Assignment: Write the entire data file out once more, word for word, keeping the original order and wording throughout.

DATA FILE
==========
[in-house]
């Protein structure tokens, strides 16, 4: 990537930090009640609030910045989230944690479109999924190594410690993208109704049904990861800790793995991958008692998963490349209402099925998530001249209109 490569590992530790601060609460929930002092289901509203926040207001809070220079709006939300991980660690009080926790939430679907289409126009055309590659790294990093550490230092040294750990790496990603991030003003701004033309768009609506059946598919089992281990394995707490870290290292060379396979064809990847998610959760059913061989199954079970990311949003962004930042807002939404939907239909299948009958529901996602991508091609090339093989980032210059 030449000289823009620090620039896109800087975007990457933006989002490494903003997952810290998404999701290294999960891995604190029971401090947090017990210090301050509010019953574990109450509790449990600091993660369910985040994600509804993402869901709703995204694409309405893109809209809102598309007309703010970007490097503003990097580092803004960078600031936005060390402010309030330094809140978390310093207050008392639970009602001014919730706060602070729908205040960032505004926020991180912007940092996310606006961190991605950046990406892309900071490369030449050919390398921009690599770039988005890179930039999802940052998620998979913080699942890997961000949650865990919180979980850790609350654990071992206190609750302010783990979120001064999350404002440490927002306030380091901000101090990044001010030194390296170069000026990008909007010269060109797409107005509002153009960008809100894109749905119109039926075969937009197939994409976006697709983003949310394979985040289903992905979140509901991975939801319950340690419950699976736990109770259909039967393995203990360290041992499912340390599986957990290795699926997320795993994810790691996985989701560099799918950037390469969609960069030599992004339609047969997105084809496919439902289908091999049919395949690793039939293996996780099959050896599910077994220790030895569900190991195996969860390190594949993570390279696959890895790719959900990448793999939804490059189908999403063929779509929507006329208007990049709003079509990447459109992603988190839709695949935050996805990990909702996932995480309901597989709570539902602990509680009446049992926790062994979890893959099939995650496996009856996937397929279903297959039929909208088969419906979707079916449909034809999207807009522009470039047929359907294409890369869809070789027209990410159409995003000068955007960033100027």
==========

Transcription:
[in-house]
């Protein structure tokens, strides 16, 4: 990537930090009640609030910045989230944690479109999924190594410690993208109704049904990861800790793995991958008692998963490349209402099925998530001249209109 490569590992530790601060609460929930002092289901509203926040207001809070220079709006939300991980660690009080926790939430679907289409126009055309590659790294990093550490230092040294750990790496990603991030003003701004033309768009609506059946598919089992281990394995707490870290290292060379396979064809990847998610959760059913061989199954079970990311949003962004930042807002939404939907239909299948009958529901996602991508091609090339093989980032210059 030449000289823009620090620039896109800087975007990457933006989002490494903003997952810290998404999701290294999960891995604190029971401090947090017990210090301050509010019953574990109450509790449990600091993660369910985040994600509804993402869901709703995204694409309405893109809209809102598309007309703010970007490097503003990097580092803004960078600031936005060390402010309030330094809140978390310093207050008392639970009602001014919730706060602070729908205040960032505004926020991180912007940092996310606006961190991605950046990406892309900071490369030449050919390398921009690599770039988005890179930039999802940052998620998979913080699942890997961000949650865990919180979980850790609350654990071992206190609750302010783990979120001064999350404002440490927002306030380091901000101090990044001010030194390296170069000026990008909007010269060109797409107005509002153009960008809100894109749905119109039926075969937009197939994409976006697709983003949310394979985040289903992905979140509901991975939801319950340690419950699976736990109770259909039967393995203990360290041992499912340390599986957990290795699926997320795993994810790691996985989701560099799918950037390469969609960069030599992004339609047969997105084809496919439902289908091999049919395949690793039939293996996780099959050896599910077994220790030895569900190991195996969860390190594949993570390279696959890895790719959900990448793999939804490059189908999403063929779509929507006329208007990049709003079509990447459109992603988190839709695949935050996805990990909702996932995480309901597989709570539902602990509680009446049992926790062994979890893959099939995650496996009856996937397929279903297959039929909208088969419906979707079916449909034809999207807009522009470039047929359907294409890369869809070789027209990410159409995003000068955007960033100027």